The State of People-Based Marketing

October 14, 2016  |   Jeff Smith

This was previously published by the DMA.

It was just over two years ago that “people-based marketing” was introduced at Advertising Week. Since then, the term has become a rallying cry for brands. Given they compete on customer experience and want to build relationships with consumers, it is no surprise that brand marketers have been among the most energized by the opportunity to reach real people in the digital world.

At LiveRamp, we recently commissioned an industry study to examine the state of people-based marketing among large brands. We surveyed CMOs and other marketers across various marketing functions (digital, analytics, brand, CRM) about their current identity and data management strategies as well as how well they are prepared both to deal with the challenges of today (cross-device) and tomorrow (Internet of Things, virtual reality, etc.).

Here are a few of our favorite findings:

  • People-based marketing has become a strategic imperative for virtually every brand. The overwhelming majority (92 percent) of marketers agree that the ability to execute people-based marketing in digital channels is of significant importance.
  • There is strong demand to unify people-based marketing across digital channels. Marketers love that they can do people-based marketing on Facebook and Google, with nearly four in five marketers (79 percent) taking advantage of these platforms’ capabilities. But an even greater number (84 percent) indicated they want to unify their people-based marketing strategies across Google and Facebook with what they do in all digital channels.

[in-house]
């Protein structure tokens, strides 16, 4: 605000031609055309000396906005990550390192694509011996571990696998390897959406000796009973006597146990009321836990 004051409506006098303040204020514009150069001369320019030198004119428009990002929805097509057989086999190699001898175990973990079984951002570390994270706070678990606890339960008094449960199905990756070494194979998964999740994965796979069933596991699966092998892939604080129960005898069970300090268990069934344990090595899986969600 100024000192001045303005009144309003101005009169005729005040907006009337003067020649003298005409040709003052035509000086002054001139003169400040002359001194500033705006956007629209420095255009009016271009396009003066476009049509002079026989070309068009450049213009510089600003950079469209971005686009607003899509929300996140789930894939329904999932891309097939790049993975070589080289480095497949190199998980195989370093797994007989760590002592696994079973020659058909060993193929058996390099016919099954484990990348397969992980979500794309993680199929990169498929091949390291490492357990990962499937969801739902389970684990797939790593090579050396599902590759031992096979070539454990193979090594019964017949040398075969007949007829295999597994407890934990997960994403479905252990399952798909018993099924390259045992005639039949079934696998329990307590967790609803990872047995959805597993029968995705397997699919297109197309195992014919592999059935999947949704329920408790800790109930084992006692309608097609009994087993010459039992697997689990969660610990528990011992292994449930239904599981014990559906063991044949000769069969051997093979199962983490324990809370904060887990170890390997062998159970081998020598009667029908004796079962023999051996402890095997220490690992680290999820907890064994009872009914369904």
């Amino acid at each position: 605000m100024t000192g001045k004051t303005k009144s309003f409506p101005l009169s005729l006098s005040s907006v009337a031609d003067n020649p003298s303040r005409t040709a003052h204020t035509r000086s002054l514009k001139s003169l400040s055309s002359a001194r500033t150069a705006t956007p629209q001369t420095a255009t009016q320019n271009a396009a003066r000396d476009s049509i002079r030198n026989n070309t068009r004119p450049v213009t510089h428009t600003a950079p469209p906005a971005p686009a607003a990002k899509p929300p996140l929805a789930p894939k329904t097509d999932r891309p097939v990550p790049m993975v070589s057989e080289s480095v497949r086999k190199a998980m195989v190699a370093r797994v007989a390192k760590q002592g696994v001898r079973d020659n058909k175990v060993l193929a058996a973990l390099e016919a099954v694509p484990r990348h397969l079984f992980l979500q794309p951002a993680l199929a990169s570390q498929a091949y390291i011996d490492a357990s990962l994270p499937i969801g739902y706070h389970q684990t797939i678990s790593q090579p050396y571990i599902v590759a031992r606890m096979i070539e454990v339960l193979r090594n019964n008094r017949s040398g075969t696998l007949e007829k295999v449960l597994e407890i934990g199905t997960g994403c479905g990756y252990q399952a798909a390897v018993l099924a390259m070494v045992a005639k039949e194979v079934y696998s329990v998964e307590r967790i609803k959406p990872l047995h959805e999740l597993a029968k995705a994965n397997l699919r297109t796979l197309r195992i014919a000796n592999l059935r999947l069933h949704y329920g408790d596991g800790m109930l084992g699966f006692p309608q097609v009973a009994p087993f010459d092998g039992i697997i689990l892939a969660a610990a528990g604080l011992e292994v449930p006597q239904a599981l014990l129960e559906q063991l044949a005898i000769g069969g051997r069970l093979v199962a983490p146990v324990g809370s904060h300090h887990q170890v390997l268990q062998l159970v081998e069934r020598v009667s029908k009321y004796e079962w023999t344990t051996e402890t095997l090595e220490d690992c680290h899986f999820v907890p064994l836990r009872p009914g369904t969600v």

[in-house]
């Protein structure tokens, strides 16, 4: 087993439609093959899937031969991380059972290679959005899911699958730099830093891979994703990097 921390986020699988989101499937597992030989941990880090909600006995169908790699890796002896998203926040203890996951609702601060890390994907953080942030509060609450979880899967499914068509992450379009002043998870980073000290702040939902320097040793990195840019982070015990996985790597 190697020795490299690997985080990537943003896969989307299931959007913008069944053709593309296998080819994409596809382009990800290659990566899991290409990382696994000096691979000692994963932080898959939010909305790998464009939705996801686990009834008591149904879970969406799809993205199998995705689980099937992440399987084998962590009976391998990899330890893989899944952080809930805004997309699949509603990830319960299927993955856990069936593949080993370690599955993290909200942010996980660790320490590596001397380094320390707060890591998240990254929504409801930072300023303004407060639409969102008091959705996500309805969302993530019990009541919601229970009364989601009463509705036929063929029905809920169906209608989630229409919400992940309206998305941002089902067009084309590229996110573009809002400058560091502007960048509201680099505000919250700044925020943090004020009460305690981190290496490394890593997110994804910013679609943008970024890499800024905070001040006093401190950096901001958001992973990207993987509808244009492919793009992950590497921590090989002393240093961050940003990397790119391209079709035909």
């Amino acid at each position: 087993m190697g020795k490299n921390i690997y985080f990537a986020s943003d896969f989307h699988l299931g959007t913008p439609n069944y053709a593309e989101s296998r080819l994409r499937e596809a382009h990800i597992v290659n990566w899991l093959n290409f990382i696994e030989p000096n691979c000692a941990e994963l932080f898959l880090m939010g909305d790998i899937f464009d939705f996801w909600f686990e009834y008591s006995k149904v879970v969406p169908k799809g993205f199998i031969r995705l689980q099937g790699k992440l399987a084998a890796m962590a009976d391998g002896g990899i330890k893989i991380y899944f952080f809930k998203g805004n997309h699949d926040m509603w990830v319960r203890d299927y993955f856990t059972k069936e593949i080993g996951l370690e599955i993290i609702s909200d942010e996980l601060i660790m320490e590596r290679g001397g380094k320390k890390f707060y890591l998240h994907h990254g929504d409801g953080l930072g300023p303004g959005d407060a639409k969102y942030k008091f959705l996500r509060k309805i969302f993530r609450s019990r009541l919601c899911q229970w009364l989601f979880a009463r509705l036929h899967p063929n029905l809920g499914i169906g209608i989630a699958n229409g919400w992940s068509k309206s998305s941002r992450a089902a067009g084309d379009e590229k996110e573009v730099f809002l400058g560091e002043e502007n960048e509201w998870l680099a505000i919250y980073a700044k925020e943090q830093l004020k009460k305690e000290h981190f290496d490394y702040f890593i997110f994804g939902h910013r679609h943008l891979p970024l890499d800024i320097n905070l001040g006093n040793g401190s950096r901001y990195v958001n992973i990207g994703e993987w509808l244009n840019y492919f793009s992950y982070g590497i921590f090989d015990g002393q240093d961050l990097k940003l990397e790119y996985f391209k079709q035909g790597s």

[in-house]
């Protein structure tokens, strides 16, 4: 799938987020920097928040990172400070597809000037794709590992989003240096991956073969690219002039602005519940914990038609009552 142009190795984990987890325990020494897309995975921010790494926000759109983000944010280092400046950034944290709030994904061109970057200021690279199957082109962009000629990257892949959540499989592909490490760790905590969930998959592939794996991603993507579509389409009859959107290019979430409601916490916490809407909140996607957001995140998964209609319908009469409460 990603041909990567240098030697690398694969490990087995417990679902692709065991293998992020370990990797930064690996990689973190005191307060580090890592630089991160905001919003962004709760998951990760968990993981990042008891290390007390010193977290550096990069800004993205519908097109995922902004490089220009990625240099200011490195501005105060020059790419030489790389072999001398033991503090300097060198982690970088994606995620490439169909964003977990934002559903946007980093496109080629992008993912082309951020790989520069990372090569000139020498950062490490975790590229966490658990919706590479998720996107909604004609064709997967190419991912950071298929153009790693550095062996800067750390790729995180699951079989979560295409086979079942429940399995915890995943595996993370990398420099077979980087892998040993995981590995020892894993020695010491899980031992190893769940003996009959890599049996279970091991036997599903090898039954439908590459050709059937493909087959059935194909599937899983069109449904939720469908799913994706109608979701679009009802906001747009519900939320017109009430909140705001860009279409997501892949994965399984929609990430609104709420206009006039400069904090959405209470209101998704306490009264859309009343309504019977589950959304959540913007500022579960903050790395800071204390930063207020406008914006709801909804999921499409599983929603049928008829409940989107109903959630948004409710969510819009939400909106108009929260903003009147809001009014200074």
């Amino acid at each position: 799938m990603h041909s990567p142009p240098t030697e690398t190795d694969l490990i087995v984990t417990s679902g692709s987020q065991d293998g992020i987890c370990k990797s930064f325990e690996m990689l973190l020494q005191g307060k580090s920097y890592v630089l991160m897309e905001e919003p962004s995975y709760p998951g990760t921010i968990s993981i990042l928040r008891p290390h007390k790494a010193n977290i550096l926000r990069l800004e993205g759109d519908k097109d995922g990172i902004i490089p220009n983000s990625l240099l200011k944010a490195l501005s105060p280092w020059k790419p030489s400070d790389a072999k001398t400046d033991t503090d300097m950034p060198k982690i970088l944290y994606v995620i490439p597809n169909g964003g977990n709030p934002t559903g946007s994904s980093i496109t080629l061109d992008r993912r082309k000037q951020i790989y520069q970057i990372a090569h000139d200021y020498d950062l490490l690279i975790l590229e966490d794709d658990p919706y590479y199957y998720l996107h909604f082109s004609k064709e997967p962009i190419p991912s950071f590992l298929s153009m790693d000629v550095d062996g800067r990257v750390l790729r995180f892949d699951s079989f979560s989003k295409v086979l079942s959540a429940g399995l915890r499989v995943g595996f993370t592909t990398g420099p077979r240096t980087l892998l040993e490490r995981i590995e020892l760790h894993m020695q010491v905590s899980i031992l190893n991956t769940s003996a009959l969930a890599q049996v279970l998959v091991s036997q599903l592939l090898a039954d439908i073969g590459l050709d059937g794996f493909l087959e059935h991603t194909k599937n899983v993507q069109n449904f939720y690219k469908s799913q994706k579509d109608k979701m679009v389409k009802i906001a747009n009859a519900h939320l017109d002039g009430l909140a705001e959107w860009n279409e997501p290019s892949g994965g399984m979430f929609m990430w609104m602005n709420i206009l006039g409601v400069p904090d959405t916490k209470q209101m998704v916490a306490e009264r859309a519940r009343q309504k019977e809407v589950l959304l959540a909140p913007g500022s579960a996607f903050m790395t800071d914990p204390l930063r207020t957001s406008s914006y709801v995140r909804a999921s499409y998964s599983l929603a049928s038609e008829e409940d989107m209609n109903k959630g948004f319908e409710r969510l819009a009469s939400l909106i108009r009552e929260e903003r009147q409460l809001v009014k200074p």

• Achieving an omnichannel view of the customer is critical to marketing effectiveness, but it’s very difficult — and only going to get more complex. Less than one in five marketers are currently able to build an omnichannel view of the customer across digital and offline marketing channels. And as new technologies like chatbots, wearables and VR/AR play significant roles in marketing in the coming years, just one in five marketers who do not work with an identity resolution vendor feel confident they will be able to recognize consumers in these emerging channels. Clearly, identity resolution is a foundational capability for building a more complete view of the consumer journey.

We invite you to check out more of the key findings in our just-released The State of People-Based Marketing report!